16 Feb 2012:
U.S.-Led Program Targets
Reductions in Soot, Methane Emissions
With efforts to curb global carbon dioxide emissions stalled, a group of nations, including the U.S., will unveil a new program to cut other pollutants that contribute to global warming. The program, called the Climate and Clean Air Coalition to Reduce Short-Lived Climate Pollutants, will focus on emissions of soot, methane, hydrofluorocarbons
, and other greenhouse gases that do not remain in the atmosphere as long as CO2 but are known to have significant environmental and health consequences. While the project will not set specific emissions targets, it will fund education projects and joint private-public efforts to reduce emissions, the Washington Post
reports. According to sources familiar with the project, it will likely encourage nations to reduce diesel exhaust, end the burning of agricultural waste, and better capture landfill methane. The project will be administered by the United Nations Environment Programme. Other member nations include Canada, Sweden, Mexico, Ghana and Bangladesh. A recent study found that governments could shave nearly 1 degree Fahrenheit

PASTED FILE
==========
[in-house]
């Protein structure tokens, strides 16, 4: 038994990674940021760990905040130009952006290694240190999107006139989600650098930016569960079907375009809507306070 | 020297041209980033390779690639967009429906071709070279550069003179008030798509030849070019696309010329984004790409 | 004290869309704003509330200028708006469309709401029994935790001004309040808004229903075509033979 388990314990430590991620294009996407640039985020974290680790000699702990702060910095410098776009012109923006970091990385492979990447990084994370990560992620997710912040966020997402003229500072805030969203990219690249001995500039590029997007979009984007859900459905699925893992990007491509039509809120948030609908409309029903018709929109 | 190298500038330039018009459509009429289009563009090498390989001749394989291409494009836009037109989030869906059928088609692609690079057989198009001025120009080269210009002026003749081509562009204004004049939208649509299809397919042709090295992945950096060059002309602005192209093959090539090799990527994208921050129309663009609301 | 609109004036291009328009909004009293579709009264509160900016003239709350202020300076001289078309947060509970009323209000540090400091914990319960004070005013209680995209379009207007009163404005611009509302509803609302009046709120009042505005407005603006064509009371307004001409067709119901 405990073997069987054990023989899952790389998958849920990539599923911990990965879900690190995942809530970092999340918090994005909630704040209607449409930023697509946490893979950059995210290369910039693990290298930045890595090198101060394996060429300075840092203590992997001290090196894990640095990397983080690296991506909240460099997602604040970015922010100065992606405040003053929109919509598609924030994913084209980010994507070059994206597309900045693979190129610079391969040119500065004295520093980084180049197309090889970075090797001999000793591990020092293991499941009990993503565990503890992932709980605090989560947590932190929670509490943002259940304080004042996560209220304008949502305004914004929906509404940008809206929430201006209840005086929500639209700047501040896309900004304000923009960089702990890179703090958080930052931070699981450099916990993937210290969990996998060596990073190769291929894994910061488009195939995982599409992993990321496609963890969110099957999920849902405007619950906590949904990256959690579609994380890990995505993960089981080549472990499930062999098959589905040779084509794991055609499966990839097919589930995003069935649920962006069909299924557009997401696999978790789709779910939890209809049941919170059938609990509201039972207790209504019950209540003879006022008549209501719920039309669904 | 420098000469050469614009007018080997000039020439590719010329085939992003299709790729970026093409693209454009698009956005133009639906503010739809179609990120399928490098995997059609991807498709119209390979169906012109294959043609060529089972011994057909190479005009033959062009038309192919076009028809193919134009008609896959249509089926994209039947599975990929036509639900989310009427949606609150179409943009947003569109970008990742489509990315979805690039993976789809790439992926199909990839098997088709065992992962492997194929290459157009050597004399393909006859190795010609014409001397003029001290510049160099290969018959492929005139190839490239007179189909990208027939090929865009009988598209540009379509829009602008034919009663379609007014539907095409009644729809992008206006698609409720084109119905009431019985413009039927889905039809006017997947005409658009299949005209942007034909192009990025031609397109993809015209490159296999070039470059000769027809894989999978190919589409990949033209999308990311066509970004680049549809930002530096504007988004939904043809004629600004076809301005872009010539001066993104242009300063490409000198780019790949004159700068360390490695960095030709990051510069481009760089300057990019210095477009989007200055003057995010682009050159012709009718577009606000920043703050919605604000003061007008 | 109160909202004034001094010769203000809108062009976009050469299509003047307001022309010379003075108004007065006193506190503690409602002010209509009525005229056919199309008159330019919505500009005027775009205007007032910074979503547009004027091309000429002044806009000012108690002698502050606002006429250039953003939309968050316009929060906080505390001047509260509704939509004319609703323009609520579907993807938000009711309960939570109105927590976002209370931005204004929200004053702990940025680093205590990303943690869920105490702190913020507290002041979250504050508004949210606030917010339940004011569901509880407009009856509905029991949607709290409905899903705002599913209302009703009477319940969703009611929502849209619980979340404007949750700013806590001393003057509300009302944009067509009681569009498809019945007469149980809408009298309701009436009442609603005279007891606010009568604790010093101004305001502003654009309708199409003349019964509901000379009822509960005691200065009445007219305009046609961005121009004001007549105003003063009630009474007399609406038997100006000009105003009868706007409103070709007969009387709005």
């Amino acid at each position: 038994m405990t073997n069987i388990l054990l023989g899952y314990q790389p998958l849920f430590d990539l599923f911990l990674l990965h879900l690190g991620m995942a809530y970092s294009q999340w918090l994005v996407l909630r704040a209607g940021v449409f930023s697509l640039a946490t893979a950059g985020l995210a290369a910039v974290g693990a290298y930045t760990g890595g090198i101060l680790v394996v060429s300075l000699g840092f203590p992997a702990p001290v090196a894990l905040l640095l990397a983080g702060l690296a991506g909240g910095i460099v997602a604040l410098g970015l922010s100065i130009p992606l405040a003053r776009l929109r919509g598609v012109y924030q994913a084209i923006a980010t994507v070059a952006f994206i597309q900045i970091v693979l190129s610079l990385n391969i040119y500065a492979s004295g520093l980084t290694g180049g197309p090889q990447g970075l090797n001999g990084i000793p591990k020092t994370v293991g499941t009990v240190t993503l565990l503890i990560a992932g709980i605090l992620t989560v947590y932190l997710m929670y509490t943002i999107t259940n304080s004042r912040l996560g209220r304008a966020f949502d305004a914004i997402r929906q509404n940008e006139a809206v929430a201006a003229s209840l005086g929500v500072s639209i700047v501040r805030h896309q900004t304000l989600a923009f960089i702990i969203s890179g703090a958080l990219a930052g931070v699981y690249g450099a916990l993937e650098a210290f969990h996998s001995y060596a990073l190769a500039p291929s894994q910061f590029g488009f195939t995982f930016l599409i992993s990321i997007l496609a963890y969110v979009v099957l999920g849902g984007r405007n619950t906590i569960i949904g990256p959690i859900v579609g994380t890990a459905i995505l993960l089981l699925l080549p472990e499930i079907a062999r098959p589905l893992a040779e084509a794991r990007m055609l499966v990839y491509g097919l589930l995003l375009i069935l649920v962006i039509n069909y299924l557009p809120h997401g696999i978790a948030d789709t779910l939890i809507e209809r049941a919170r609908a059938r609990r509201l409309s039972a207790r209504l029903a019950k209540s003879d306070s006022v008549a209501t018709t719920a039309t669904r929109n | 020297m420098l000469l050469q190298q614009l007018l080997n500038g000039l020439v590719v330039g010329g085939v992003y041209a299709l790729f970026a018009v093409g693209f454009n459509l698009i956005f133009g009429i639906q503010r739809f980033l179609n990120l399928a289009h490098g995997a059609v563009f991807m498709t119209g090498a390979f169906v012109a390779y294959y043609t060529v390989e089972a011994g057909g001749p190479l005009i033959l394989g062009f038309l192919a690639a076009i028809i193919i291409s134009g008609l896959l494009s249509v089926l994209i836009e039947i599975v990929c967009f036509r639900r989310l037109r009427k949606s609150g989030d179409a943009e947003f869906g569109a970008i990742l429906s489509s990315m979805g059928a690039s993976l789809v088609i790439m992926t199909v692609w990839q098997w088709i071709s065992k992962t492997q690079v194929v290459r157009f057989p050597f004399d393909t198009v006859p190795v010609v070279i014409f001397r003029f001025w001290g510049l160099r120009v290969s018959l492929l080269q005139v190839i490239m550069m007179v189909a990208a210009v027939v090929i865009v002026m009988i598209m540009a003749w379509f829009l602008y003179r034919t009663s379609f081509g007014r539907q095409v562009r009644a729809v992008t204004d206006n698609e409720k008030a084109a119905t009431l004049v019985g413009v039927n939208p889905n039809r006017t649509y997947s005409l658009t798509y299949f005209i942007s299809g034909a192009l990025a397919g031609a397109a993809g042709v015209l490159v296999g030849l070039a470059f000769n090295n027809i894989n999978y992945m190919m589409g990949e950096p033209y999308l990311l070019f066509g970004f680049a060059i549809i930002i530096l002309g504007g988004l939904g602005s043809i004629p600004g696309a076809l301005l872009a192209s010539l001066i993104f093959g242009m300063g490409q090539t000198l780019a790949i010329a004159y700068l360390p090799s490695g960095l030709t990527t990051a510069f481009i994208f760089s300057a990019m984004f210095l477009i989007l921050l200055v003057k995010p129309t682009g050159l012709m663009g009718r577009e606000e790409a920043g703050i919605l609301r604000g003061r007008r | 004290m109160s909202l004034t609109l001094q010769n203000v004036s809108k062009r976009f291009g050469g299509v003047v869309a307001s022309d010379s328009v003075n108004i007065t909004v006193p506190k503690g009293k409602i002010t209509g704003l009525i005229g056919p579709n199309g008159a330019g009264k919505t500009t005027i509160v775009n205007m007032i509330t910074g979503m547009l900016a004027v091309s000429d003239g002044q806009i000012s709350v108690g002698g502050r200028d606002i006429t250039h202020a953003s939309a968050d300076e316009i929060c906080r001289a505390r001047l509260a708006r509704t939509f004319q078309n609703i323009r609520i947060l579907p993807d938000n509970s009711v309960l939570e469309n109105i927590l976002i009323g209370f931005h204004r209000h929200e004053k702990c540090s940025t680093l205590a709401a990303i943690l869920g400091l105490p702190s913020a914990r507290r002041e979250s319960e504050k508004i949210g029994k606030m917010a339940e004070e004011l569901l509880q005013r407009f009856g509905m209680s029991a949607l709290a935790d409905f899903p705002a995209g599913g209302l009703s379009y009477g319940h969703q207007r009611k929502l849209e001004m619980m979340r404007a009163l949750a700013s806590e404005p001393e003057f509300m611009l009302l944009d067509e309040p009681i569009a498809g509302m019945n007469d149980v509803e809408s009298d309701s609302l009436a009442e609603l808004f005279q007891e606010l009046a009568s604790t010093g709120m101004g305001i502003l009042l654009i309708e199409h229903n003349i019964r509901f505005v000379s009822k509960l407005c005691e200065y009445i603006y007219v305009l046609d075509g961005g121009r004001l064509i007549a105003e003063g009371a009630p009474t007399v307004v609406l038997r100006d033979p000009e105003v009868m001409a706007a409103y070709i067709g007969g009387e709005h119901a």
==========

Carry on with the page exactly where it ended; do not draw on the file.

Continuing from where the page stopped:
off the warming projected by mid-century — and prevent millions of premature deaths — by targeting emissions of methane and soot.
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A look at how acidifying oceans could threaten the Dungeness crab, one of the most valuable fisheries on the U.S. West Coast. Watch the video.
is now available for mobile devices at e360.yale.edu/mobile
An aerial view of why Europe’s per capita carbon emissions are less than 50 percent of those in the U.S. View the photos.
An indigenous tribe’s deadly fight to save its ancestral land in the Amazon rainforest from logging. Learn more.
video series looks at the staggering amount of food wasted in the U.S. – a problem with major human and environmental costs. Watch the video.
Residents of the Chocó Rainforest in Ecuador are choosing to plant cacao over logging in an effort to slow deforestation.
Watch the video.
Tribal people and ranchers join together to stop a project that would haul coal across their Montana land. Watch the video.